Moving a Garden in the Fall
Hello :) I have a time-sensitive question and would greatly appreciate your help. We are moving within the next couple of weeks from the suburbs to the country side. We did not expect to move so I had my garden prepped for the winter here. Over the years I have invested a lot of time and work in some of my plants and it breaks my heart to think that they might be all torn out by whoever takes them over. Is it possible to dig up roses and perennials, such as lavender or brown-eyed susans and peonies, right now in late October (as long as the ground is not yet frozen) put them in large pots with soil and hibernate them in say a garage? Thank you so much for your time!!!
Thank you for your inquiry. It should be possible to relocate some of your plants and assuming that you have made an agreement with whomever purchased your home that is okay for you to be taking some of the garden with you. Check to make sure the plants you are moving are hardy to the zone you are relocating to.
It is best to move perennials when temperatures are not overly warm and the plant is dormant. Be sure to obtain as much of the root as possible when digging up the plant . Put the plants in pots that provide plenty of room and keep the soil moist. We would also recommend you transport your plants in a closed vehicle to avoid any wind damage. As you are travelling to the country, check the moisture level in the pots when you arrive. The root systems will now be more vulnerable to cold than if they were kept in the ground. Group the plants together in your shed/garage and occasionally check the moisture level as they may dry out. These tips will improve your chance of success.
With respect to moving roses, we have included the following, provided in a previous inquiry:
As roses are sensitive to shock, moving them while dormant (in late winter or early spring) is generally recommended.
Roses can be moved during the growing season if they have the right amount of water. You want to water deeply before transplanting, so all the cells of the rose are as full of water as possible. This lessens the demands on the roots. Again, dig far enough away from the root ball that you do not damage the roots and are able to take as much of the root as possible. If the rose is wilting when transplanted it may not survive. You can elect not to cut the rose back letting it decide how much of its top it can support. Prune any dried or dead material from the plant. Or you can elect to cut the taller canes down to a manageable height before digging it up. Some prefer to match the height of the rose canes to the size of the root ball, which is acceptable also. Again, wait until there is new growth to resume regular fertilizing.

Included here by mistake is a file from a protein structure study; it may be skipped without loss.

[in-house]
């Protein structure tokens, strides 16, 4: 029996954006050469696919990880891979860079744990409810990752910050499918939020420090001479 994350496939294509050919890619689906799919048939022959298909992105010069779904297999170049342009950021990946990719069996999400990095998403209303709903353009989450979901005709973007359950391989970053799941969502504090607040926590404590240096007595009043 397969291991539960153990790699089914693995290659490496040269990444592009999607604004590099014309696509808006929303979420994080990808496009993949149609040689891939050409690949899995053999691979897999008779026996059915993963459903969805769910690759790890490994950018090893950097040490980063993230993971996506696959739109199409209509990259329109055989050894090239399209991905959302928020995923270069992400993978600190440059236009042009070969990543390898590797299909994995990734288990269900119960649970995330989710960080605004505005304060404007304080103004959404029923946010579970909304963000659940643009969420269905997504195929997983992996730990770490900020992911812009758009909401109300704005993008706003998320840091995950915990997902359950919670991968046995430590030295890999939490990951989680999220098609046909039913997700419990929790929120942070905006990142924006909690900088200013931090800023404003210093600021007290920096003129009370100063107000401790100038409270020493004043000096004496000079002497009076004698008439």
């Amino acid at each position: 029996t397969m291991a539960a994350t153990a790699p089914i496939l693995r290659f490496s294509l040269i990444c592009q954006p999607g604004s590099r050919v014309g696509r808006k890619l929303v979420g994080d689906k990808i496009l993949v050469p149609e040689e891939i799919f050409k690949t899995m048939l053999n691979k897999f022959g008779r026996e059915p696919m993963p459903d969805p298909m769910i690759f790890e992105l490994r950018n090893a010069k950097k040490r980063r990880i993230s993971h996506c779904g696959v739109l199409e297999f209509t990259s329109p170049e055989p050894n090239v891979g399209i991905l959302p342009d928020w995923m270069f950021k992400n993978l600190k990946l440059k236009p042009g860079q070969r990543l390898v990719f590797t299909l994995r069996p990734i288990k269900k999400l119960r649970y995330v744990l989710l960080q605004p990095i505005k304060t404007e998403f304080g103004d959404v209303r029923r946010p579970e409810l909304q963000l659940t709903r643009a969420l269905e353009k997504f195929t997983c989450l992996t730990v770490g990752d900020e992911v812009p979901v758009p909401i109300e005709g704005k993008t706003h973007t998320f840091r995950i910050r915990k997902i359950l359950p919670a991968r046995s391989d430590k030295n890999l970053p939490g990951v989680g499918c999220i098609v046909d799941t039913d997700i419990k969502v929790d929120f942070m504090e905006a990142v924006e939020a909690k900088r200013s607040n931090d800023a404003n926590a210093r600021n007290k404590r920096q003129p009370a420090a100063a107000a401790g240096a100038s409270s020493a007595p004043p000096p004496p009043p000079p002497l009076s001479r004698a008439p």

Before you move a rose bush, there are some important things to know. Roses thrive in areas with good, fertile soil enriched with organic matter. They also require plenty of sun and water. With this in mind, be sure to transplant roses to similar locations and conditions.
While it would be best for the roses if you to transplant them to their permanent location, you can try to overwinter them in pots buried in the soil at your new location. In this instance you would dig a hole and plant the rose within the pot in a sheltered location. This would create further shock to your plants and should be avoided if at all possible.
Always prepare the bed or planting hole in advance, working in plenty of compost. The hole should be at least 15 inches deep and wide enough to accommodate the rootball and root system (approximately 12 inches or so). Build up a small mound of soil in the center of the hole for your rose bush to sit on. Rose bushes should also be watered thoroughly for about two days prior to transplanting. For best results, choose an overcast day for transplanting rose bushes.
In addition to knowing when transplanting rose bushes is best and preparation beforehand, it’s important to know how to transplant a rose bush. Once the hole has been properly prepared and the rose significantly watered, you’re ready to move it. Dig about 12 inches around the bush and approximately 15 inches deep. Carefully lift out the rootball, taking as much soil with it as possible. Place the bush in the hole on the mound, spreading out the roots. The rose bush should be sitting slightly above ground level. Fill in around the rose bush with half the excavated soil. Then water it thoroughly, allowing it to fill up and drain before backfilling with the remaining soil. Press down firmly to eliminate any air pockets. After planting, prune the rose back as much as possible using angled cuts and removing any spindly, unsightly, or weakened branches. Continue to keep the rose bush watered.
If you follow these tips for transplanting a rose bush, your chances of success will be greatly improved.